movies7.csv. 

movieId:ID,title,year:int,:LABEL
tt0099892,"Joe Versus the Volcano",1990,Movie

actors7.csv. 

personId:ID,name,:LABEL
meg,"Meg Ryan",Actor

roles7.csv. 

:START_ID,roles:string[],:END_ID,:TYPE
meg,"DeDe;Angelica Graynamore;Patricia Graynamore",tt0099892,ACTED_IN

The arguments to neo4j-import would be the following:

neo4j-import --into path_to_target_directory --nodes movies7.csv --nodes actors7.csv --relationships roles7.csv

2.7.3.7. ID handling

Each node processed by neo4j-import must provide a unique id. We use this id to find the correct nodes when creating relationships.

2.7.3.7.1. Working with sequential or auto incrementing identifiers

The import tool makes the assumption that identifiers are unique across node files. This may not be the case for data sets which use sequential, auto incremented or otherwise colliding identifiers. Those data sets can define id spaces where identifiers are unique within their respective id space.

For example if movies and people both use sequential identifiers then we would define Movie and Actor id spaces.

movies8.csv. 

movieId:ID(Movie),title,year:int,:LABEL
1,"The Matrix",1999,Movie
2,"The Matrix Reloaded",2003,Movie;Sequel
3,"The Matrix Revolutions",2003,Movie;Sequel

actors8.csv. 

personId:ID(Actor),name,:LABEL
1,"Keanu Reeves",Actor
2,"Laurence Fishburne",Actor
3,"Carrie-Anne Moss",Actor

We also need to reference the appropriate id space in our relationships file so it knows which nodes to connect together:

roles8.csv. 

:START_ID(Actor),role,:END_ID(Movie)
1,"Neo",1
1,"Neo",2
1,"Neo",3
2,"Morpheus",1
2,"Morpheus",2
2,"Morpheus",3
3,"Trinity",1
3,"Trinity",2
3,"Trinity",3

The command line arguments would remain the same as before:

neo4j-import --into path_to_target_directory --nodes movies8.csv --nodes actors8.csv --relationships:ACTED_IN roles8.csv

2.7.3.8. Bad input data

The import tool has a threshold of how many bad entities (nodes/relationships) to tolerate and skip before failing the import. By default 1000 bad entities are tolerated. A bad tolerance of 0 will as an example fail the import on the first bad entity. For more information, see the --bad-tolerance option.

There are different types of bad input, which we will look into.

2.7.3.8.1. Relationships referring to missing nodes

Relationships that refer to missing node ids, either for :START_ID or :END_ID are considered bad relationships. Whether or not such relationships are skipped is controlled with --skip-bad-relationships flag which can have the values true or false or no value, which means true. Specifying false means that any bad relationship is considered an error and will fail the import. For more information, see the --skip-bad-relationships option.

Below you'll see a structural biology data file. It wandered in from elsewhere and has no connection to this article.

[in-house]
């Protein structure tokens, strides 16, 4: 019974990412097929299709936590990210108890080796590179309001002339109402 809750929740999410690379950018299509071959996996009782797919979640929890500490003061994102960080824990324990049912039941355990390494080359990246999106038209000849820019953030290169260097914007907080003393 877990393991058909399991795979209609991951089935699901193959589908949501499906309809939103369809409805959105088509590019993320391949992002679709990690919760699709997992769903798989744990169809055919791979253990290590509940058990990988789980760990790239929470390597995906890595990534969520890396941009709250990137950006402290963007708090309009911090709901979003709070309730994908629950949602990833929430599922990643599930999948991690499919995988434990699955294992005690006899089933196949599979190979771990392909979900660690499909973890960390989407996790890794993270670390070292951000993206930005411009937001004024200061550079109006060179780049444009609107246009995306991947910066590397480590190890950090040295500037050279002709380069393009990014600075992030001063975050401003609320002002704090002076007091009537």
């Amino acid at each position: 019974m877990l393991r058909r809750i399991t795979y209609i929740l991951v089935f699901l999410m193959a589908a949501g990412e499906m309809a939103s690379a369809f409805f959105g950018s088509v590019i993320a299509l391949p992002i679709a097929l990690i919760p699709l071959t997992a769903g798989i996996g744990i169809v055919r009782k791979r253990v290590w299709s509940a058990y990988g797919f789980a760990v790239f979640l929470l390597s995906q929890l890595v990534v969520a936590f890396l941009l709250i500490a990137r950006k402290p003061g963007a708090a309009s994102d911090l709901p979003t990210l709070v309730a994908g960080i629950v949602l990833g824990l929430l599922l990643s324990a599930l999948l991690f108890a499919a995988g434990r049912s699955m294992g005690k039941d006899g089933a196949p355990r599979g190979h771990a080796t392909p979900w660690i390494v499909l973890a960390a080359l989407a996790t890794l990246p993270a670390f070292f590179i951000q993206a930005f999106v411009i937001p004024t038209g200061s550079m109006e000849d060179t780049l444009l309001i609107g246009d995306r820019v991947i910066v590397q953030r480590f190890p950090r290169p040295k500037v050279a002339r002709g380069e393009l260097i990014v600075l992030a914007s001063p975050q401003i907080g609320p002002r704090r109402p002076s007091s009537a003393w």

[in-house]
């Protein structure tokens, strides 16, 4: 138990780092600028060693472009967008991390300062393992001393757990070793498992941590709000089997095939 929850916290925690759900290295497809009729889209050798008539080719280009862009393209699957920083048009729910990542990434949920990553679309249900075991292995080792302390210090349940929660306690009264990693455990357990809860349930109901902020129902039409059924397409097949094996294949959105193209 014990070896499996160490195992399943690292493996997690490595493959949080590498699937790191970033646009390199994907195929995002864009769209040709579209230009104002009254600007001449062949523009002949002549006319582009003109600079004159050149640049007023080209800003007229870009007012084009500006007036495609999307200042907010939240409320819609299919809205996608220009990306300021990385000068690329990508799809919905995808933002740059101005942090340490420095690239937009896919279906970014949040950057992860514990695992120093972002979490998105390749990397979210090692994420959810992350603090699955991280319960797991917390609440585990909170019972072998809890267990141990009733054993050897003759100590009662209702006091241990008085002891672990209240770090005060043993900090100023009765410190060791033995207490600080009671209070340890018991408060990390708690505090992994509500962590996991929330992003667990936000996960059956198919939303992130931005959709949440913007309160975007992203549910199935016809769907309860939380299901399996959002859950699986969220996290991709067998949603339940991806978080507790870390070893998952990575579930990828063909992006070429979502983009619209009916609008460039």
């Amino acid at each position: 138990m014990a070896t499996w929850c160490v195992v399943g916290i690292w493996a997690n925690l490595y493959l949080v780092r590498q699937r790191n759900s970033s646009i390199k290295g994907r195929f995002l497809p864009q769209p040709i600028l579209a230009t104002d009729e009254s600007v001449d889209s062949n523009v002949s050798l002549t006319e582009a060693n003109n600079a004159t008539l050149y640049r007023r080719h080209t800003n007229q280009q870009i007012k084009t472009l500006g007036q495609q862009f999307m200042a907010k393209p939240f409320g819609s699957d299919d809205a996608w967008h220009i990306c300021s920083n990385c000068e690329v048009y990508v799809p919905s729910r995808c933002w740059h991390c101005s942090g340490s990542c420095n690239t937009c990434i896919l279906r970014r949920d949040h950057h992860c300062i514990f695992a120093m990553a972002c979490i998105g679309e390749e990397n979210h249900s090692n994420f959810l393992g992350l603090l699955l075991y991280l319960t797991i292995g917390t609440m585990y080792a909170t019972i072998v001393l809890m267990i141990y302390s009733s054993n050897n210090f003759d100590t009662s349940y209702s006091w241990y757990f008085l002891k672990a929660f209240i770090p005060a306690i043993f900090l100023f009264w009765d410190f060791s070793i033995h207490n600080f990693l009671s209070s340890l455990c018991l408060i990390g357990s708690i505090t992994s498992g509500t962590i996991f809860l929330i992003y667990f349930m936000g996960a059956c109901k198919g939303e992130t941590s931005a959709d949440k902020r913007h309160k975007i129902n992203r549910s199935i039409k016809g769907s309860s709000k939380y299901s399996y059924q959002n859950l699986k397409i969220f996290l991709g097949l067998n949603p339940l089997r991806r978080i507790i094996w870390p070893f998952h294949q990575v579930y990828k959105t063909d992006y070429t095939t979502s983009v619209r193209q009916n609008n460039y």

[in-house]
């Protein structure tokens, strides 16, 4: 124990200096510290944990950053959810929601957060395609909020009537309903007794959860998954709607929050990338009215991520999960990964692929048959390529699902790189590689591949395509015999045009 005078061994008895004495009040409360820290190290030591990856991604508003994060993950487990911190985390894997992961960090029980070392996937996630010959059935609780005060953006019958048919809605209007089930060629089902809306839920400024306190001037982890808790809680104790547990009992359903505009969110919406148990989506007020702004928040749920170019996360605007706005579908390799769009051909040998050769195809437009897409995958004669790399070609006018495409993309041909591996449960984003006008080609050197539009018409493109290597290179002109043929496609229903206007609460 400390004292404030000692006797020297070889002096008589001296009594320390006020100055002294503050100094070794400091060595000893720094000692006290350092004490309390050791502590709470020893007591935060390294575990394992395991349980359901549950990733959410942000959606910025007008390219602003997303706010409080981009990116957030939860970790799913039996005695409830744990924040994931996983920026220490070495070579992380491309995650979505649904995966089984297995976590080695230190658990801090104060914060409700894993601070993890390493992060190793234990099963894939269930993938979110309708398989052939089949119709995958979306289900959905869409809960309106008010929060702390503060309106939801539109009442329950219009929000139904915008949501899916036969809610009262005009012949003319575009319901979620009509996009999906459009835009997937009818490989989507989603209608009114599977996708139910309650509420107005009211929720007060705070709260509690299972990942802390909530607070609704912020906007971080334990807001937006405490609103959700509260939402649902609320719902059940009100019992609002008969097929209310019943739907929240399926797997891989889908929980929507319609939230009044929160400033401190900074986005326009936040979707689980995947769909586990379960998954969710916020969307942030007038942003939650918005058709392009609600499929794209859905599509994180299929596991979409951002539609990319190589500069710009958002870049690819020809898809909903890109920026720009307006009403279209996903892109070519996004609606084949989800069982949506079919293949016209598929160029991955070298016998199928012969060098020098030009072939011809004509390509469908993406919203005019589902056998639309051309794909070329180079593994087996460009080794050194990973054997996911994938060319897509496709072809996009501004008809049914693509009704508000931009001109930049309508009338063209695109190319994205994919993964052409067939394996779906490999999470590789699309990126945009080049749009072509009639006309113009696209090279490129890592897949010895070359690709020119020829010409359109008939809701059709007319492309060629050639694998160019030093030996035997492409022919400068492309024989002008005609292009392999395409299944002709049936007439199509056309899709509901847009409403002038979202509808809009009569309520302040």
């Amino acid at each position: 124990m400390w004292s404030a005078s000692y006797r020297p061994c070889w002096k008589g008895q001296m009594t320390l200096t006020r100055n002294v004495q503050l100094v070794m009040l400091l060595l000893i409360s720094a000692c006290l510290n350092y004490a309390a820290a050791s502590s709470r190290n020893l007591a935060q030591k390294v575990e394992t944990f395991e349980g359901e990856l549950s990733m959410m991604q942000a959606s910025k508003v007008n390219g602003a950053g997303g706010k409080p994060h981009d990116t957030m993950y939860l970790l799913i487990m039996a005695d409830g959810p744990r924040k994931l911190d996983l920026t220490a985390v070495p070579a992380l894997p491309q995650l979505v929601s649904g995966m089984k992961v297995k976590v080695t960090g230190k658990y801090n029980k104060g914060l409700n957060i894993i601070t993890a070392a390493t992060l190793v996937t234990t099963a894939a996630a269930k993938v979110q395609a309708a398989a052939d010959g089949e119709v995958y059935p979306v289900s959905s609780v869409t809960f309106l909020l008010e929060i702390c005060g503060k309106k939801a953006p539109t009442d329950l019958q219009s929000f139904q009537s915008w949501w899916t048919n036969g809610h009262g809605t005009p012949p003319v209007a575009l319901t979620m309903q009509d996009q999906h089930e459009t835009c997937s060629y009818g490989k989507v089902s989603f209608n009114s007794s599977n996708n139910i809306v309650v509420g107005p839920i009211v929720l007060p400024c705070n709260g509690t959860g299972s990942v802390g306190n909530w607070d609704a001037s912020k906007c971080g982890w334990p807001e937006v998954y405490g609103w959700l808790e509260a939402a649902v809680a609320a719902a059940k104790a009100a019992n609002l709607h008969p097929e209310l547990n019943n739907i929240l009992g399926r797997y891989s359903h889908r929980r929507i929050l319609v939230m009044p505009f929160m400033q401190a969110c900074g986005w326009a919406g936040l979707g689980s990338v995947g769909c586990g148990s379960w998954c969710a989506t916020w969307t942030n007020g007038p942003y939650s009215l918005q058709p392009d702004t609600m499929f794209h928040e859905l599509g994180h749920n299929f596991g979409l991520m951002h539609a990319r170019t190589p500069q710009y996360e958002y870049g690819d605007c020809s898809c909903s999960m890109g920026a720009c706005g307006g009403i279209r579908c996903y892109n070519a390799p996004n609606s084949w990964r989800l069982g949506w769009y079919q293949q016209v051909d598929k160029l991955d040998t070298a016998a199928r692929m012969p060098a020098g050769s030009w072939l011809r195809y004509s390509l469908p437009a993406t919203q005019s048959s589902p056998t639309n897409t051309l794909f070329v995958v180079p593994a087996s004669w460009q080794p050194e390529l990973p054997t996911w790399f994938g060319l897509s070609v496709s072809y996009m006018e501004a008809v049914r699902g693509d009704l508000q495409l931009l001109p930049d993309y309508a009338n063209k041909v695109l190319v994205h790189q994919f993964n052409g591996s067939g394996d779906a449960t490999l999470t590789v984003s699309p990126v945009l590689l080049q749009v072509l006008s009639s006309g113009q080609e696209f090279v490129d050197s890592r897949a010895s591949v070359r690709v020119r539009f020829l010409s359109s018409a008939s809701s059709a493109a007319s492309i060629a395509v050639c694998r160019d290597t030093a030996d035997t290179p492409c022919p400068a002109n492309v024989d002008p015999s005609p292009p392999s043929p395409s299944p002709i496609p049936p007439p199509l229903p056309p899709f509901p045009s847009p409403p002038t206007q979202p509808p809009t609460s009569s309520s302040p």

In the following example there is a missing emil node referenced in the roles file.

movies9.csv. 

movieId:ID,title,year:int,:LABEL
tt0133093,"The Matrix",1999,Movie
tt0234215,"The Matrix Reloaded",2003,Movie;Sequel
tt0242653,"The Matrix Revolutions",2003,Movie;Sequel

actors9.csv. 

personId:ID,name,:LABEL
keanu,"Keanu Reeves",Actor
laurence,"Laurence Fishburne",Actor
carrieanne,"Carrie-Anne Moss",Actor

roles9.csv. 

:START_ID,role,:END_ID,:TYPE
keanu,"Neo",tt0133093,ACTED_IN
keanu,"Neo",tt0234215,ACTED_IN
keanu,"Neo",tt0242653,ACTED_IN
laurence,"Morpheus",tt0133093,ACTED_IN
laurence,"Morpheus",tt0234215,ACTED_IN
laurence,"Morpheus",tt0242653,ACTED_IN
carrieanne,"Trinity",tt0133093,ACTED_IN
carrieanne,"Trinity",tt0234215,ACTED_IN
carrieanne,"Trinity",tt0242653,ACTED_IN
emil,"Emil",tt0133093,ACTED_IN

The command line arguments would remain the same as before:

neo4j-import --into path_to_target_directory --nodes movies9.csv --nodes actors9.csv --relationships roles9.csv

Since there was only one bad relationship the import process will complete successfully and a not-imported.bad file will be created and populated with the bad relationships.

not-imported.bad. 

InputRelationship:
   source: roles9.csv:11
   properties: [role, Emil]
   startNode: emil
   endNode: tt0133093
   type: ACTED_IN
 refering to missing node emil

2.7.3.8.2. Multiple nodes with same id within same id space

Nodes that specify :ID which has already been specified within the id space are considered bad nodes. Whether or not such nodes are skipped is controlled with --skip-duplicate-nodes flag which can have the values true or false or no value, which means true. Specifying false means that any duplicate node is considered an error and will fail the import. For more information, see the --skip-duplicate-nodes option.

In the following example there is a node id that is specified twice within the same id space.

actors10.csv. 

personId:ID,name,:LABEL
keanu,"Keanu Reeves",Actor
laurence,"Laurence Fishburne",Actor
carrieanne,"Carrie-Anne Moss",Actor
laurence,"Laurence Harvey",Actor

neo4j-import --into path_to_target_directory --nodes actors10.csv --skip-duplicate-nodes

Since there was only one bad node the import process will complete successfully and a not-imported.bad file will be created and populated with the bad node.

not-imported.bad. 

Id 'laurence' is defined more than once in global id space, at least at actors10.csv:3 and actors10.csv:5